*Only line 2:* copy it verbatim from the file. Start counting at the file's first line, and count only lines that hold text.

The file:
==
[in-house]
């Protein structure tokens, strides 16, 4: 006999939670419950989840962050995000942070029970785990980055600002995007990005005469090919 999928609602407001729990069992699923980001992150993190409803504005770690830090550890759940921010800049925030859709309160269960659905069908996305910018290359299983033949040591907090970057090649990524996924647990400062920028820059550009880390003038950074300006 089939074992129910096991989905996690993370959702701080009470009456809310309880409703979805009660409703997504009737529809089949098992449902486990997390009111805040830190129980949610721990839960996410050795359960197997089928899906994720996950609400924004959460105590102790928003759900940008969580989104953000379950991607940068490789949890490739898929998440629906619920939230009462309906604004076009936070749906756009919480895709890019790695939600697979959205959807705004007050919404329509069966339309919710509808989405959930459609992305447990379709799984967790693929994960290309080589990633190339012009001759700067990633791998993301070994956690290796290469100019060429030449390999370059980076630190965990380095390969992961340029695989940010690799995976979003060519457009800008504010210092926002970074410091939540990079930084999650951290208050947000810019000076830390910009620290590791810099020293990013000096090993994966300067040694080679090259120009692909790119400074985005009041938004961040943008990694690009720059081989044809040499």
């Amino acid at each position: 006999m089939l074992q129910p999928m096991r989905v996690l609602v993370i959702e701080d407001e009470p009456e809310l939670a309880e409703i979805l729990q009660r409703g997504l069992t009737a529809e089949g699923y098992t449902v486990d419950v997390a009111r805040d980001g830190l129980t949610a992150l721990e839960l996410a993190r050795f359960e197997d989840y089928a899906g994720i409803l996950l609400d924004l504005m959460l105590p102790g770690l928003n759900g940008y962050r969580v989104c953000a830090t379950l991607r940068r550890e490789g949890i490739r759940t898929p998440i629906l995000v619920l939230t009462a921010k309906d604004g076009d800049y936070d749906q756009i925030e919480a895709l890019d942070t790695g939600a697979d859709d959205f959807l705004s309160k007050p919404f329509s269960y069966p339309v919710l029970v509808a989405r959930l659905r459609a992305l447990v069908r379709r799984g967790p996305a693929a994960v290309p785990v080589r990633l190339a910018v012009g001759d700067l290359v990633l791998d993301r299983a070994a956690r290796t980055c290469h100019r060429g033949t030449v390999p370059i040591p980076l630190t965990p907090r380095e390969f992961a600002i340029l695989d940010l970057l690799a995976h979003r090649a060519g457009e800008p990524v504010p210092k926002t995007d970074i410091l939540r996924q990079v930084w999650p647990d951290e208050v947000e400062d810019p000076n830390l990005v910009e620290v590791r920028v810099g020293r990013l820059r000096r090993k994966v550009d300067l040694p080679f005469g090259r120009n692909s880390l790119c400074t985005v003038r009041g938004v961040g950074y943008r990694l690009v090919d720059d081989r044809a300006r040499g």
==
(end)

């Protein structure tokens, strides 16, 4: 006999939670419950989840962050995000942070029970785990980055600002995007990005005469090919 999928609602407001729990069992699923980001992150993190409803504005770690830090550890759940921010800049925030859709309160269960659905069908996305910018290359299983033949040591907090970057090649990524996924647990400062920028820059550009880390003038950074300006 089939074992129910096991989905996690993370959702701080009470009456809310309880409703979805009660409703997504009737529809089949098992449902486990997390009111805040830190129980949610721990839960996410050795359960197997089928899906994720996950609400924004959460105590102790928003759900940008969580989104953000379950991607940068490789949890490739898929998440629906619920939230009462309906604004076009936070749906756009919480895709890019790695939600697979959205959807705004007050919404329509069966339309919710509808989405959930459609992305447990379709799984967790693929994960290309080589990633190339012009001759700067990633791998993301070994956690290796290469100019060429030449390999370059980076630190965990380095390969992961340029695989940010690799995976979003060519457009800008504010210092926002970074410091939540990079930084999650951290208050947000810019000076830390910009620290590791810099020293990013000096090993994966300067040694080679090259120009692909790119400074985005009041938004961040943008990694690009720059081989044809040499």